The State and Society in Myanmar
Myanmar, a country of estimated 56 million people, has abundant natural resources such as oil, natural gas, timber, and minerals. Once known as the rice bowl of the world, it was the richest country in the region at the time it gained independence from colonial rule in 1948. But decades of military rule have ravaged the country. In 2007, according to the United Nations Statistics Division, Myanmar’s per capita gross domestic product (GDP) was only $379, making it one of the twenty poorest countries in the world.
Largely a Buddhist country (90 percent of the population are devout followers of Buddha), Myanmar has around four-hundred thousand monks and as many army personnel. The army has doubled in size since the 1988 uprising and now consumes over 40 percent of the government’s annual budget. The military has extensive economic interests and its members occupy top positions in almost every government agency. Only military personnel are allowed to own shares in the military-run corporations that form a significant part of the economy. The junta has failed to deliver basic services to the people. Even with hundreds of thousands of people living with HIV in Myanmar, (making it one of the highest HIV- infected countries in Asia) the junta spent only 2.3 percent of GDP on health in 2006. According to the World Health Organization, Myanmar’s health system is the world’s second worst. UNICEF says more than 25 percent of the population lacks access to safe drinking water and malaria continues to be a national priority.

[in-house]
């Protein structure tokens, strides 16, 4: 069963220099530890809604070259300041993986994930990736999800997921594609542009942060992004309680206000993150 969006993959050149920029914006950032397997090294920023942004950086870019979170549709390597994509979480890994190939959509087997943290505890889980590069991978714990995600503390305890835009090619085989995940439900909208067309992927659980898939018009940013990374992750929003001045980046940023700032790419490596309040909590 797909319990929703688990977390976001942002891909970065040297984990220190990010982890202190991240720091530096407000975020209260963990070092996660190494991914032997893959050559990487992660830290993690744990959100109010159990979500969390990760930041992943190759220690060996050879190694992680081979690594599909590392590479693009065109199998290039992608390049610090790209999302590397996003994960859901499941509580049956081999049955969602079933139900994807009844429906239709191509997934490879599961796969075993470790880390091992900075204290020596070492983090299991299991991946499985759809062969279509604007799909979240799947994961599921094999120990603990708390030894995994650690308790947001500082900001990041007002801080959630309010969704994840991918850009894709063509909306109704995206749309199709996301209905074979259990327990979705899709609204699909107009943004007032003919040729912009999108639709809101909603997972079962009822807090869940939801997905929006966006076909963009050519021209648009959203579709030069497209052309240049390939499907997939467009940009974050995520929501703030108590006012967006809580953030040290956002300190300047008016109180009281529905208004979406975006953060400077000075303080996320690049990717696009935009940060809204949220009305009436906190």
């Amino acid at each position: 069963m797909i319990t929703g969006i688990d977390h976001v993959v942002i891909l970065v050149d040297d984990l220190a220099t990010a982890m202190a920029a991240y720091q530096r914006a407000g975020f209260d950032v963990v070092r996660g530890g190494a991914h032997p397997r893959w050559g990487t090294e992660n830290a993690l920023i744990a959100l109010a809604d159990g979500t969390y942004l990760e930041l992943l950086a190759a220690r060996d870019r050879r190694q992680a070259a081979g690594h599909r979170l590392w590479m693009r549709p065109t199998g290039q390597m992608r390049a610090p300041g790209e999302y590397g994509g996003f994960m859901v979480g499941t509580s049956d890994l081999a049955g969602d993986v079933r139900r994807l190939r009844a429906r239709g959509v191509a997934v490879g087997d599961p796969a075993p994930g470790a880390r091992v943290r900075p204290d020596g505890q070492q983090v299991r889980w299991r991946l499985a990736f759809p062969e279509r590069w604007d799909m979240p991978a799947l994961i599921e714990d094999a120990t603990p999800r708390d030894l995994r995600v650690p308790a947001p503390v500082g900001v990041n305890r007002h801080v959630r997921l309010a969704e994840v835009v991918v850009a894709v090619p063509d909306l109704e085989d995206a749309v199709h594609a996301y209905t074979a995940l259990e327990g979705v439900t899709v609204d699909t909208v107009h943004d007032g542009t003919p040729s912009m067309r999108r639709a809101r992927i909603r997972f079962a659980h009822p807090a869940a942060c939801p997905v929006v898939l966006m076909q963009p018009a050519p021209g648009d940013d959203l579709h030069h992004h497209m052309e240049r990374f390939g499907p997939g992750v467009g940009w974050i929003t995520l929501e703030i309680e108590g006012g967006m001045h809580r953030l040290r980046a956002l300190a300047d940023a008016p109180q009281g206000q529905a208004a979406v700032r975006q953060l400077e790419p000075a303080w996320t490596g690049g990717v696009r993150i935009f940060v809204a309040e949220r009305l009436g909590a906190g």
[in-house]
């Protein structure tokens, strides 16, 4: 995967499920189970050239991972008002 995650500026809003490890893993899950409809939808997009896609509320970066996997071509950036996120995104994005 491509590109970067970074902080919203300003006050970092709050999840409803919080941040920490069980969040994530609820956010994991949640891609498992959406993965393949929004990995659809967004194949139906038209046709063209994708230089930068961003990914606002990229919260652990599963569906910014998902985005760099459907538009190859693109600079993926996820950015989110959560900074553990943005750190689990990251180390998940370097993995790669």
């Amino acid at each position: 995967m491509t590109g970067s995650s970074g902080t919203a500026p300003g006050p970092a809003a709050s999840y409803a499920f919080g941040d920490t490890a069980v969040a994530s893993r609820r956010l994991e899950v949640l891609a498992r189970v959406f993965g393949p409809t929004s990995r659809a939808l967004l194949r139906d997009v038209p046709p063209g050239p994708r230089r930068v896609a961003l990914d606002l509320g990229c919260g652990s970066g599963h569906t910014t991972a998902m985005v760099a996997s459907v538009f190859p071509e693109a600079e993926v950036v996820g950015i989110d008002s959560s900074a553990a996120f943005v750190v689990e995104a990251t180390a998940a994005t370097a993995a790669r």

The army now consumes over 40 percent of the government’s annual budget.
Falco of Drug Strategies says, “Myanmar does not have a civil society.” Thaung Htun, a pro-democracy activist in exile in United States, says that many self-help groups work clandestinely in communities to offer relief and humanitarian assistance. Htun says members of such groups are often arrested and beaten by the military.